Humphrey Paget had the unique distinction of being the only artist in the 20th century to design the obverse (heads) side of UK coins for two different monarchs – initially for Edward VIII and subsequently for George VI. This is explained by the extremely short reign of Edward VIII, which lasted only 326 days. Succeeding to the throne on 20 January 1936 following the death of his father George V, he abdicated on 11th December in order to marry the American divorcee Wallis Simpson. His coronation never took place.
An admired designer
Humphrey Paget had previously designed a medal for the Honourable Company of Master Mariners, featuring Edward when he was still Prince of Wales. This was liked by both Edward and the Deputy Master of the Mint, so when Edward became King, Paget was the obvious choice to design the new coins.
A break with tradition
There was a problem immediately. Since King Charles II replaced Oliver Cromwell, there had been a tradition in UK coin design that the head of the succeeding monarch should face in the opposite direction to that of the previous ruler. George V’s head had faced to the left, so Edward’s should have faced right. Edward, however, felt that wasn’t his best side, and insisted his head should face left to show the parting in his hair. Paget’s design was forced to break with tradition.
The abdication meant that only a few Edward VII coins reached the trial minting stage, and none were ever officially struck as common UK currency. Their rarity makes even the trial strikings especially sought after by collectors, and consequently very valuable. The 1937 Edward VIII Proof Sovereign sold at auction for £516,000, and the holy grail of numismatists, the Edward VIII 1937 Proof Set, was sold in 2010 for $2.1 million. With Edward VIII’s abdication, Humphrey Paget was now tasked with designing the new obverse for the George VI coins, and time was tight. Despite completing it in less than a month, any concerns that he may have rushed the design were totally dispelled when the coins were struck.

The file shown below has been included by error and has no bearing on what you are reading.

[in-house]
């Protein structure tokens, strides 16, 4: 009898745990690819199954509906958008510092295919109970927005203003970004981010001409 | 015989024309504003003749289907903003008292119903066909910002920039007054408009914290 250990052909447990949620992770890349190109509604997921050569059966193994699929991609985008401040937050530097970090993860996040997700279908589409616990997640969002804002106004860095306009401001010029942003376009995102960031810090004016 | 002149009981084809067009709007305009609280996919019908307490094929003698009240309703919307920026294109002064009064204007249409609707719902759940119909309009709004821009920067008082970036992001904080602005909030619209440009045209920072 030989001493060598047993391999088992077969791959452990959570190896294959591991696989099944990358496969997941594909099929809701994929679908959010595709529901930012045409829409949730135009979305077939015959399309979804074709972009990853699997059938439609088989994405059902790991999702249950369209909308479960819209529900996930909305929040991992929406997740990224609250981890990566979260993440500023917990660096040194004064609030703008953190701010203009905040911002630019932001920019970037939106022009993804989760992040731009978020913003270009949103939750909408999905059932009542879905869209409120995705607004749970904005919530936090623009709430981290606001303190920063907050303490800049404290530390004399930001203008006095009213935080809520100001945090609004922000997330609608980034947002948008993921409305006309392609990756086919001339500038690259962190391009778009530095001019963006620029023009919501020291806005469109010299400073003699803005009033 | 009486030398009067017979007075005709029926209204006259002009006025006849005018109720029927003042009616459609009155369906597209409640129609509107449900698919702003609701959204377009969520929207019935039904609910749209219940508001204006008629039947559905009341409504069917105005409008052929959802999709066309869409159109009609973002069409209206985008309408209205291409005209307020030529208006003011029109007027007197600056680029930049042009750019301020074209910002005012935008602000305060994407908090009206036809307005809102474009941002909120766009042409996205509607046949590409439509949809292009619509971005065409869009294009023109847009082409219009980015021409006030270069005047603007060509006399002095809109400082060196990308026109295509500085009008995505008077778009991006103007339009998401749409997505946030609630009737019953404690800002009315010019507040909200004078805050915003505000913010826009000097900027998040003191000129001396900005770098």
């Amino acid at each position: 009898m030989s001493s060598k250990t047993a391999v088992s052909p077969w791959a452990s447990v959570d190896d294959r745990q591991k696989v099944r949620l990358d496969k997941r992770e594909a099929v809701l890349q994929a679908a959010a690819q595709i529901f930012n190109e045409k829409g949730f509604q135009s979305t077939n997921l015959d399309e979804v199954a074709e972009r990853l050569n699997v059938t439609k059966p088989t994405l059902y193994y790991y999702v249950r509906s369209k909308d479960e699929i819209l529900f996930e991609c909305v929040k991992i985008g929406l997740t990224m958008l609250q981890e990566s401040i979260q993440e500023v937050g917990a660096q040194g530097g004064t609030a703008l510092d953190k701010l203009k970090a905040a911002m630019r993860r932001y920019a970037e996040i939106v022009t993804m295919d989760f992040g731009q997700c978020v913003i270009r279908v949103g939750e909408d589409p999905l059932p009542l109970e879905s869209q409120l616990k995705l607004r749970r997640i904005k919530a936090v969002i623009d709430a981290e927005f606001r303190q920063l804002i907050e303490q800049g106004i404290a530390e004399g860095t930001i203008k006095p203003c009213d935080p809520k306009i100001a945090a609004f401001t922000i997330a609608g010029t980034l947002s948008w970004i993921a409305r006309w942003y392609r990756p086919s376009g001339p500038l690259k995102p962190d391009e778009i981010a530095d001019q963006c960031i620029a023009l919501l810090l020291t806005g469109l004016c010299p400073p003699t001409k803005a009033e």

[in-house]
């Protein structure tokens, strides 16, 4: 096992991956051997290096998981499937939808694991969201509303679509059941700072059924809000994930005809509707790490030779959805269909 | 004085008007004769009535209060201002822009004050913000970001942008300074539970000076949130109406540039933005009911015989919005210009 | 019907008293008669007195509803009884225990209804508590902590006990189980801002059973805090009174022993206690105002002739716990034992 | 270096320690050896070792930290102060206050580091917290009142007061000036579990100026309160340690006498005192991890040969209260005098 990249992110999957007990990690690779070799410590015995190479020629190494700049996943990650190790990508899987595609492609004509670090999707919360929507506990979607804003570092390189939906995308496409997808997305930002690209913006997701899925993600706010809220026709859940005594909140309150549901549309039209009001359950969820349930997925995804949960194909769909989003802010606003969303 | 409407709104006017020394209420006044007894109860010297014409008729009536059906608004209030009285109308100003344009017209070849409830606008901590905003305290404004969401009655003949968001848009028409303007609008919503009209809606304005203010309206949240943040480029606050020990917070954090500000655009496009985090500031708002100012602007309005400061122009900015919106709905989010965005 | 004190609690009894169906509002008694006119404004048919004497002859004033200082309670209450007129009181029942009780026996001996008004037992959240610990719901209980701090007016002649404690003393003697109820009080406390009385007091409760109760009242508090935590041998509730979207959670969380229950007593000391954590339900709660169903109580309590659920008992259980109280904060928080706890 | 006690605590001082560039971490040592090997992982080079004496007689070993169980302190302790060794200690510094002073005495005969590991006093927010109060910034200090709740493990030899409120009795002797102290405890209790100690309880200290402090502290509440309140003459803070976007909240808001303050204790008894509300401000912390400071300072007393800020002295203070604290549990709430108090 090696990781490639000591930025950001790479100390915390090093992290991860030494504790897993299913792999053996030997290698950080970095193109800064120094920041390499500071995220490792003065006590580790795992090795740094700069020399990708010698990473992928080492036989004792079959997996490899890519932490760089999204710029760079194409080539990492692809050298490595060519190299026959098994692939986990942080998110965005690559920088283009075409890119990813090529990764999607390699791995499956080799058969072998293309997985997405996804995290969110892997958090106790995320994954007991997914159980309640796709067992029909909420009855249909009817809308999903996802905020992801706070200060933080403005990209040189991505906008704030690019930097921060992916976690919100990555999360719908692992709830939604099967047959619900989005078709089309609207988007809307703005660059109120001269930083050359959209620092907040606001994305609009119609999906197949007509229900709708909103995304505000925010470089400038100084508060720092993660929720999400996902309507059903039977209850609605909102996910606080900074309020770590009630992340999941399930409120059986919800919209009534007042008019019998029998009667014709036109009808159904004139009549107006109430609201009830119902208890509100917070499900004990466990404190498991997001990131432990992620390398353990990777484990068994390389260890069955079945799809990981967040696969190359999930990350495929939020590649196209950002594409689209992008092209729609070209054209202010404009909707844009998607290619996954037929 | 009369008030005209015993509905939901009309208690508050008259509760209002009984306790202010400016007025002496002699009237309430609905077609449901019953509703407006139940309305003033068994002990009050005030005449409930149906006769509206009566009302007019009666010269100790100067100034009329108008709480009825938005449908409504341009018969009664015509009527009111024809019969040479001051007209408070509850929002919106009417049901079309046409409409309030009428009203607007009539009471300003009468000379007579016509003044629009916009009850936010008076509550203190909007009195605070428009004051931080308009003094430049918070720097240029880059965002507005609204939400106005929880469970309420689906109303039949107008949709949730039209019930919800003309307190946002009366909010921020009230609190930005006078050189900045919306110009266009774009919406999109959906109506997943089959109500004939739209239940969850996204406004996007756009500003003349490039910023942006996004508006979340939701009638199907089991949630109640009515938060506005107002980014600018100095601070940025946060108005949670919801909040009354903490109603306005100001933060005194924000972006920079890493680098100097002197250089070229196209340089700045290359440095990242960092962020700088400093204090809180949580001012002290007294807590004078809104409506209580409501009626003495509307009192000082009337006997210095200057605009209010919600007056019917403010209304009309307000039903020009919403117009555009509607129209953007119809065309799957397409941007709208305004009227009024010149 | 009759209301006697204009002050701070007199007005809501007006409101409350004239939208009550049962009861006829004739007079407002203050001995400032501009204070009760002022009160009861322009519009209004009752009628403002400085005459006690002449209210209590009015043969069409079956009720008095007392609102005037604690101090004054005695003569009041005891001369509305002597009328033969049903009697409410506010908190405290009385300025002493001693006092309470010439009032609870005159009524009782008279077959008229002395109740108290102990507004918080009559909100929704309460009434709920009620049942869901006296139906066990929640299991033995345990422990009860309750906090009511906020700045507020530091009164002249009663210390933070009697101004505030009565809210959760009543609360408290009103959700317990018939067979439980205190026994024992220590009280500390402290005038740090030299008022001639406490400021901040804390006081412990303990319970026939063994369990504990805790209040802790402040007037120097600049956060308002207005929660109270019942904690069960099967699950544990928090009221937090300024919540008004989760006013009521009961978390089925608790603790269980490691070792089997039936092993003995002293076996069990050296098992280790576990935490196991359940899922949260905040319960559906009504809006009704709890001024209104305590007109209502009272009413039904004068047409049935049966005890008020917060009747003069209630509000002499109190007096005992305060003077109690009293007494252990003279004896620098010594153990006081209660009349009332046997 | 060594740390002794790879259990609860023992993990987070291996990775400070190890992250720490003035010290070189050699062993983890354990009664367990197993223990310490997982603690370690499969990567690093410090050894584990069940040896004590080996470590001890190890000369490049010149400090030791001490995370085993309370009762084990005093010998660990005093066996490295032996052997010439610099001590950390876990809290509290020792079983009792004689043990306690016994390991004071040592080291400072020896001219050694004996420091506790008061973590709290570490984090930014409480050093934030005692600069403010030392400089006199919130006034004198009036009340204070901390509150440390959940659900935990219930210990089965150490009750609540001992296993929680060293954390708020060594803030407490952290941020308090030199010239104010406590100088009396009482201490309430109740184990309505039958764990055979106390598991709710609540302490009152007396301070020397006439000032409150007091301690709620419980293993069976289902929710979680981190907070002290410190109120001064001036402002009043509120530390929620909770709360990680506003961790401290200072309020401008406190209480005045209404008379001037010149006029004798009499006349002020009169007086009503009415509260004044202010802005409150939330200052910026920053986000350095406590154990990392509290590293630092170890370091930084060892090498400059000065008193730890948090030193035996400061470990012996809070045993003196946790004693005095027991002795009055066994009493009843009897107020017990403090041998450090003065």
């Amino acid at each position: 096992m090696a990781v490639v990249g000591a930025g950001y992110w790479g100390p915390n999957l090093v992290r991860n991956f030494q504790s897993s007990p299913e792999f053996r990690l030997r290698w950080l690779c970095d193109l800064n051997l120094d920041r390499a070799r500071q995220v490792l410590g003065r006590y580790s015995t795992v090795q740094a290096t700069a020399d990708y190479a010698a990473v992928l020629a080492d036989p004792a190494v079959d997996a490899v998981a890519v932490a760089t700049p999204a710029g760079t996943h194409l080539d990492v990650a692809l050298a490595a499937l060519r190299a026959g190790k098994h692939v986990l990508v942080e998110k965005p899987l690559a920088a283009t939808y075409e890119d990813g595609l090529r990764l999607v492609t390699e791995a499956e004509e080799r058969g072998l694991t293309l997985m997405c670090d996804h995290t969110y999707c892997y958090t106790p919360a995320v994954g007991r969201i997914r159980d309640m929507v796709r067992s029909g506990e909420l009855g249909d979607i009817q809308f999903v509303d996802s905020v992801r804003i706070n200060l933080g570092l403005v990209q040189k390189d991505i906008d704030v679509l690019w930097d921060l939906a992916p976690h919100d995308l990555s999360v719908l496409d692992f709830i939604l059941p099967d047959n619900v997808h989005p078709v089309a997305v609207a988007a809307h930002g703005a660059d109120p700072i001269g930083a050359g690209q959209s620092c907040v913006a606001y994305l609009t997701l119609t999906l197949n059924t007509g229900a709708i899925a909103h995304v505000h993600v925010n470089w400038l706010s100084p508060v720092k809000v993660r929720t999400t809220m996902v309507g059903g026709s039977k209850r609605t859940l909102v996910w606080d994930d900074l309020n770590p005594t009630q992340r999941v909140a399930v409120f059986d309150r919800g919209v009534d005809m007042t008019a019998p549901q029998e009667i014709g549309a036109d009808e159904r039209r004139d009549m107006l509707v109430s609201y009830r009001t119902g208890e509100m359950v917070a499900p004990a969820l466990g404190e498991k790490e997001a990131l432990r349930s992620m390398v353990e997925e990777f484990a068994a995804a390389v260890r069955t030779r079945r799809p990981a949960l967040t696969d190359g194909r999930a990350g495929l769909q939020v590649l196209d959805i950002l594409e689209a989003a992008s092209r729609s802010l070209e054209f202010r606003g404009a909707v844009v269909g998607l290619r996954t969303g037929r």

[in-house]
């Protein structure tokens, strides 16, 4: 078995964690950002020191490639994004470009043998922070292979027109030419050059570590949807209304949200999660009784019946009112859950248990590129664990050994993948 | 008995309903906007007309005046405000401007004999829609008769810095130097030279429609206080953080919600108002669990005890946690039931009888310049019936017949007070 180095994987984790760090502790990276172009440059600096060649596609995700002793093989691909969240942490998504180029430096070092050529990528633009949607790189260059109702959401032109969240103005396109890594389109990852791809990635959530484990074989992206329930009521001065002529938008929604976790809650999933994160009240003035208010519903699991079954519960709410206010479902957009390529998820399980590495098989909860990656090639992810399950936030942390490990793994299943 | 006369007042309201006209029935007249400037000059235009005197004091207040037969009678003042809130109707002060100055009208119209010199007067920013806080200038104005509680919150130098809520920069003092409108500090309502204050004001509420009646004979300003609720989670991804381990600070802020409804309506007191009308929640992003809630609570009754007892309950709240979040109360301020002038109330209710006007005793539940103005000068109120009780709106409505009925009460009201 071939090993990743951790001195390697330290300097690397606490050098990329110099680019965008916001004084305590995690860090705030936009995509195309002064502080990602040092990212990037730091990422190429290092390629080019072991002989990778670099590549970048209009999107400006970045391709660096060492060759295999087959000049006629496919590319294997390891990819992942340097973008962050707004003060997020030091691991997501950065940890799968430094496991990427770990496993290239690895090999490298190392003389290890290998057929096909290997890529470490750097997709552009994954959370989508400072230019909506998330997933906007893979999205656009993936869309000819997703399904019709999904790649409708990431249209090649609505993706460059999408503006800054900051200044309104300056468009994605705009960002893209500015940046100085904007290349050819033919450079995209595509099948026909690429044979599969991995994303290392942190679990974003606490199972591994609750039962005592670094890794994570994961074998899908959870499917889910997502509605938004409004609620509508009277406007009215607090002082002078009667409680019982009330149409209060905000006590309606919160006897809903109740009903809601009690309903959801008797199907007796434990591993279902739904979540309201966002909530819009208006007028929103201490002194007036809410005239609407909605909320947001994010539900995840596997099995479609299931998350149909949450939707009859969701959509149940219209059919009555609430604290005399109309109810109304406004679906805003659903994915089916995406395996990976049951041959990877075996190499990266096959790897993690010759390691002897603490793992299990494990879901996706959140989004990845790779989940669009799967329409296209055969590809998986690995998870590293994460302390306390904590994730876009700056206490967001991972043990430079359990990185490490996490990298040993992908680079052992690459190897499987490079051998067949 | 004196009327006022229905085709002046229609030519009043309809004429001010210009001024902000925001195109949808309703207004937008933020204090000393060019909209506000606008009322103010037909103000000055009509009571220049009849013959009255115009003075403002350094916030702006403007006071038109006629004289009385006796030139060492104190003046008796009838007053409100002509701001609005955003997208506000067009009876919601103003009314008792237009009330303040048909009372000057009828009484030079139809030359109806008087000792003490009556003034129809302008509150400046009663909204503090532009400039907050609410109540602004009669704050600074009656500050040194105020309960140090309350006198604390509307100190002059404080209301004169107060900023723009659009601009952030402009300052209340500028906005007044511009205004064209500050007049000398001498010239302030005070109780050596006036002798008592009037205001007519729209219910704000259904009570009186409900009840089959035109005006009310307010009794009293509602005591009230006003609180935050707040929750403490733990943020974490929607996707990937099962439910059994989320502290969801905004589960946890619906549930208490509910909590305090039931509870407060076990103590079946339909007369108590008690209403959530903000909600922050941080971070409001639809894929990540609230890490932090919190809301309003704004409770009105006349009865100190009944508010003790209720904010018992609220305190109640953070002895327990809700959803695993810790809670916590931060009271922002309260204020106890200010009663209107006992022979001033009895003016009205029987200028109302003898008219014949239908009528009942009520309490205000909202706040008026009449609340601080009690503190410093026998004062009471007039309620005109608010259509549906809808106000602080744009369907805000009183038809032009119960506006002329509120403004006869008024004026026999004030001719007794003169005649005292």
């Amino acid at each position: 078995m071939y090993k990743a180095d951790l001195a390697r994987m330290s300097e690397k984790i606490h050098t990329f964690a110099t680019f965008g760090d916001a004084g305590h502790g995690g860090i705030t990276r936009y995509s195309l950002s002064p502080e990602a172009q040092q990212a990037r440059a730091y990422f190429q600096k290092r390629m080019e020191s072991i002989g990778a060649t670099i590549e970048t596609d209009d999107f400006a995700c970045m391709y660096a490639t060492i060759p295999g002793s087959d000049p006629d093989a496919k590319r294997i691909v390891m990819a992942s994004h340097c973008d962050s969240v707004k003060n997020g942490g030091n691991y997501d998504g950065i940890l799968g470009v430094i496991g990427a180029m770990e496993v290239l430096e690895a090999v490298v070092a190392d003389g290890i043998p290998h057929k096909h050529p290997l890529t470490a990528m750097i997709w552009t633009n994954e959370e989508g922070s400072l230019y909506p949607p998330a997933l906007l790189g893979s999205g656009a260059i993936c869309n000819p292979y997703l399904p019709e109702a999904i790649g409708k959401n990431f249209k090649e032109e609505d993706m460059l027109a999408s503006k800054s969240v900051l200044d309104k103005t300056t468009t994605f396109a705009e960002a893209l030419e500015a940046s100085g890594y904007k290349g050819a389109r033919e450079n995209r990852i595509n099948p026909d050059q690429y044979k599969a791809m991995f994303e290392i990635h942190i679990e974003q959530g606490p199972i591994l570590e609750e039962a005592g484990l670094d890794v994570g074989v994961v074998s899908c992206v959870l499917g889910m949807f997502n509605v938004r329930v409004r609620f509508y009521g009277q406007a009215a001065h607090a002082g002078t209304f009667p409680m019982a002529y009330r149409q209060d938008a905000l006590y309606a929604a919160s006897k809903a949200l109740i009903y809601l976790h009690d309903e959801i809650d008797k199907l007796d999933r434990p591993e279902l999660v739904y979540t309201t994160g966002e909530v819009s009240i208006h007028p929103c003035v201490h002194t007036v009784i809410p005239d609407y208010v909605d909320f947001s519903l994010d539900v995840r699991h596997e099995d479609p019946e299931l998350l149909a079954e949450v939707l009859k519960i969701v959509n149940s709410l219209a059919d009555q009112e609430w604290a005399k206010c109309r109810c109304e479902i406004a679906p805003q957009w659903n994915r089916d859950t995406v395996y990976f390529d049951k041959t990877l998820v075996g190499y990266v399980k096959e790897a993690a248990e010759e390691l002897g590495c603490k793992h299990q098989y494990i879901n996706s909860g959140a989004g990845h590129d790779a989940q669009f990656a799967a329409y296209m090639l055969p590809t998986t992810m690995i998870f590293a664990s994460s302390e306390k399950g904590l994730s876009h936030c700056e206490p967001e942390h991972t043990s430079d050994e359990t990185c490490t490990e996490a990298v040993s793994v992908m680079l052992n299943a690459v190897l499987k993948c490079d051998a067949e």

A masterpiece of coin design
Paget’s George VI design has been described by experts as ‘the classic coinage head of the 20th century’. A handsome, unadorned and appealing portrait, it was also technically near perfect, a quality for which the Royal Mint must have been grateful, given the urgency involved in striking the new coins. Incidentally, George VI’s head also faced left, the reasoning being that Edward VIII’s should have faced right!
A single year’s Sovereign
Only one Sovereign was issued during George VI’s 16 year reign, for his coronation in 1937. Of course it featured Paget’s magnificent portrait, with the Pistrucci St George and the Dragon on the reverse. It was never circulated, and only issued as part of a four coin proof set, so it too is very valuable.
Paget was a highly prolific designer of coins and medals, at his most productive post-World War II. He created seals and medals for many institutions, and coins for numerous countries, from Bolivia to New Zealand. One of his best-loved UK coin designs was, perhaps ironically, for a coin of low value – the image based on the Golden Hind sailing ship, which was used on the halfpenny coin from 1937 until decimalisation in 1971. His last major commission was a medallic portrait of the Duke of Edinburgh in 1970. Humphrey Paget was also a well-regarded sculptor, perhaps not surprising for someone who had come from such an artistic family. His father had illustrated the original editions of Robinson Crusoe and Treasure Island, and his uncle had illustrated the Sherlock Holmes stories first printed in the Strand magazine. Paget married in 1942, was awarded the OBE in 1948 and died in Sussex in 1974.